- Incorrectly Measured Ingredients: If your flour, butter, and sugar ratios are off, the cookie might spread too quickly. This can occur if you aren't precise with your measurements. If your recipe calls for 1 cup of sugar, for example, and you add a slightly heaping cup instead of leveling off the cup precisely, you'll end up with too much. This is because sugar sucks up liquid, and when those cookies bake, it'll release the liquid and cause the cookies to spread out. Likewise, the molasses cookies will become flat and greasy if you use too much butter. If you use too little flour, the amount of butter and sugar will be proportionally too high, meaning the cookies will spread for the above reasons. A quick fix is to bulk it up a Little. If you used too little flour, stir a couple more tablespoons into the batter. Otherwise, shape your molasses cookies and freeze them on the baking sheet until they're solid. Although the cookies might still spread some, the frozen butter will counteract the action. If all else fails, consider repurposing your flattened cookies: crumble them up like ice cream toppings or mix-ins, or stir them into cake batter for a decadent treat.
More Holiday-Inspired Cookies Recipe:
- Gingerbread Cookies
- Snickerdoodles cookie
- Chocolate Sugar Cookies
- Pecan Snowball Cookies
- Lemon Ricotta Cookies
- Fig Cookies
How to Make Molasses Cookies
- 282 g (2 and ¼ cups) of all-purpose flour
- 1 teaspoon baking soda
- 1 teaspoon ground ginger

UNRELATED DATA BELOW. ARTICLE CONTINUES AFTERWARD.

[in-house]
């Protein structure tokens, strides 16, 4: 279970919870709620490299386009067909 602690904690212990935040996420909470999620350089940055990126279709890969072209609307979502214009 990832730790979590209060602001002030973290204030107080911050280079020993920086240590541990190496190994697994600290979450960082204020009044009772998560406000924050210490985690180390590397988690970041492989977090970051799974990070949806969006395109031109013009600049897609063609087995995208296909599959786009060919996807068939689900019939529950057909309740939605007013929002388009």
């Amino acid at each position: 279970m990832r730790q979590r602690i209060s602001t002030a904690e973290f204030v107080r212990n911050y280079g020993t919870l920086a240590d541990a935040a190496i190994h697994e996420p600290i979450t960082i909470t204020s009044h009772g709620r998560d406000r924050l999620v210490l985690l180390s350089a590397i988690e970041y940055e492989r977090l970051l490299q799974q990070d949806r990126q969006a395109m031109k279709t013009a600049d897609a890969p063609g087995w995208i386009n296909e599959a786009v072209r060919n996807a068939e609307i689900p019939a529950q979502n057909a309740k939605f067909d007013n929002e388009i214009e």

- 1-½ teaspoons ground cinnamon
- ½ teaspoon ground cloves
- ¼ teaspoon ground allspice
- ½ teaspoon freshly grated nutmeg
- ½ teaspoon kosher salt
- 1-½ sticks (¾ cup) unsalted butter , softened to room temperature
- 1 cup light brown sugar
- ⅓ cup Grandma's Molasses, Unsulphured
- 1 large egg , at room temperature
- 1 teaspoon pure vanilla extract
- ¼ teaspoon kosher salt
- ¼ cup granulated sugar for rolling
- In a large bowl, sift together the flour, baking soda, ginger, ground cinnamon, cloves, allspice, and nutmeg. Set aside
- In a large bowl using a hand-held or stand mixer fitted with a paddle attachment, cream the butter and both sugars together on high speed until fully incorporated, about 4 minutes. Add the egg and continue to beat until well incorporated. Add the molasses and vanilla and continue to beat until fully incorporated. Scrape down the sides and bottom of the bowl as needed.
- Add the dry ingredients to the wet ingredients and mix on low speed until incorporated, occasionally pausing to scrape the bottom and sides of the bowl to integrate the mixture thoroughly.
- Transfer the cookie dough into a medium bowl, cover it tightly, and chill in the refrigerator overnight or for up to three days. If chilling for 3+ hours, make sure you let the cookie dough sit at room temperature for at least 30 minutes before rolling into balls; the cookie dough will be very stiff after being in the fridge that long.
- Preheat the oven to 350 °F. Line two baking sheets with parchment paper and prepare a shallow bowl of granulated sugar; set aside.
- When the dough is soft enough to handle, use a 1-inch cookie scoop to roll each ball in sugar and press down with your palm to flatten the ball, then space the cookies 2 inches apart on the baking sheets.
- Bake until the cookies start to crinkle on top but are still soft in the middle, about 10–12 minutes. Rotate the sheets halfway through to ensure the cookies are baked evenly; let the cookies cool on the baking sheets for 15 minutes, then transfer them to a wire rack to cool completely. Serve the freshly baked cookies immediately or store them in an airtight container at room temperature for up to three days.
- Molasses cookies can be kept airtight at room temperature for up to 5 days.
All nutritional information is based on third-party calculations and is only an estimate. Each recipe and nutritional value will vary depending on the brands you use, measuring methods, and portion sizes per household.